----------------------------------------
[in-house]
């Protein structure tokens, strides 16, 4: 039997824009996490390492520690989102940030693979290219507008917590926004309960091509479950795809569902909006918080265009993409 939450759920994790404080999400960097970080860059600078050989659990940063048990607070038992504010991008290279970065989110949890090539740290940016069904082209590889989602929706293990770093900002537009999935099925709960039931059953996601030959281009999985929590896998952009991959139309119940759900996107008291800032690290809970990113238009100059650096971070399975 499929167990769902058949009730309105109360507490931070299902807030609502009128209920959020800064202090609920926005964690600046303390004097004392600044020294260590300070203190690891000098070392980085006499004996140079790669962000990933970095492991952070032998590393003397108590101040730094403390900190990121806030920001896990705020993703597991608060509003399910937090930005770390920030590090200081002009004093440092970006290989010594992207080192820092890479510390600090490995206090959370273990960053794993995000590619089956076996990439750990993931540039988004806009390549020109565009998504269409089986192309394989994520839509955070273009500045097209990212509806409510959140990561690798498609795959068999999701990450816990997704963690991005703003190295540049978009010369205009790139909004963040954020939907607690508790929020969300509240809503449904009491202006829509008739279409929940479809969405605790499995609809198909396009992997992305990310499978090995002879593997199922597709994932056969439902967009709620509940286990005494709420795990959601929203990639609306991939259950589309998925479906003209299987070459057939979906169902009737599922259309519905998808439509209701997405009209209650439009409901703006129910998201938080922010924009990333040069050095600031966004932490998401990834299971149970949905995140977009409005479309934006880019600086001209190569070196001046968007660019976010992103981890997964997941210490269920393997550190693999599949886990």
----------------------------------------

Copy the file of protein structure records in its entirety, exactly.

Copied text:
[in-house]
């Protein structure tokens, strides 16, 4: 039997824009996490390492520690989102940030693979290219507008917590926004309960091509479950795809569902909006918080265009993409 939450759920994790404080999400960097970080860059600078050989659990940063048990607070038992504010991008290279970065989110949890090539740290940016069904082209590889989602929706293990770093900002537009999935099925709960039931059953996601030959281009999985929590896998952009991959139309119940759900996107008291800032690290809970990113238009100059650096971070399975 499929167990769902058949009730309105109360507490931070299902807030609502009128209920959020800064202090609920926005964690600046303390004097004392600044020294260590300070203190690891000098070392980085006499004996140079790669962000990933970095492991952070032998590393003397108590101040730094403390900190990121806030920001896990705020993703597991608060509003399910937090930005770390920030590090200081002009004093440092970006290989010594992207080192820092890479510390600090490995206090959370273990960053794993995000590619089956076996990439750990993931540039988004806009390549020109565009998504269409089986192309394989994520839509955070273009500045097209990212509806409510959140990561690798498609795959068999999701990450816990997704963690991005703003190295540049978009010369205009790139909004963040954020939907607690508790929020969300509240809503449904009491202006829509008739279409929940479809969405605790499995609809198909396009992997992305990310499978090995002879593997199922597709994932056969439902967009709620509940286990005494709420795990959601929203990639609306991939259950589309998925479906003209299987070459057939979906169902009737599922259309519905998808439509209701997405009209209650439009409901703006129910998201938080922010924009990333040069050095600031966004932490998401990834299971149970949905995140977009409005479309934006880019600086001209190569070196001046968007660019976010992103981890997964997941210490269920393997550190693999599949886990």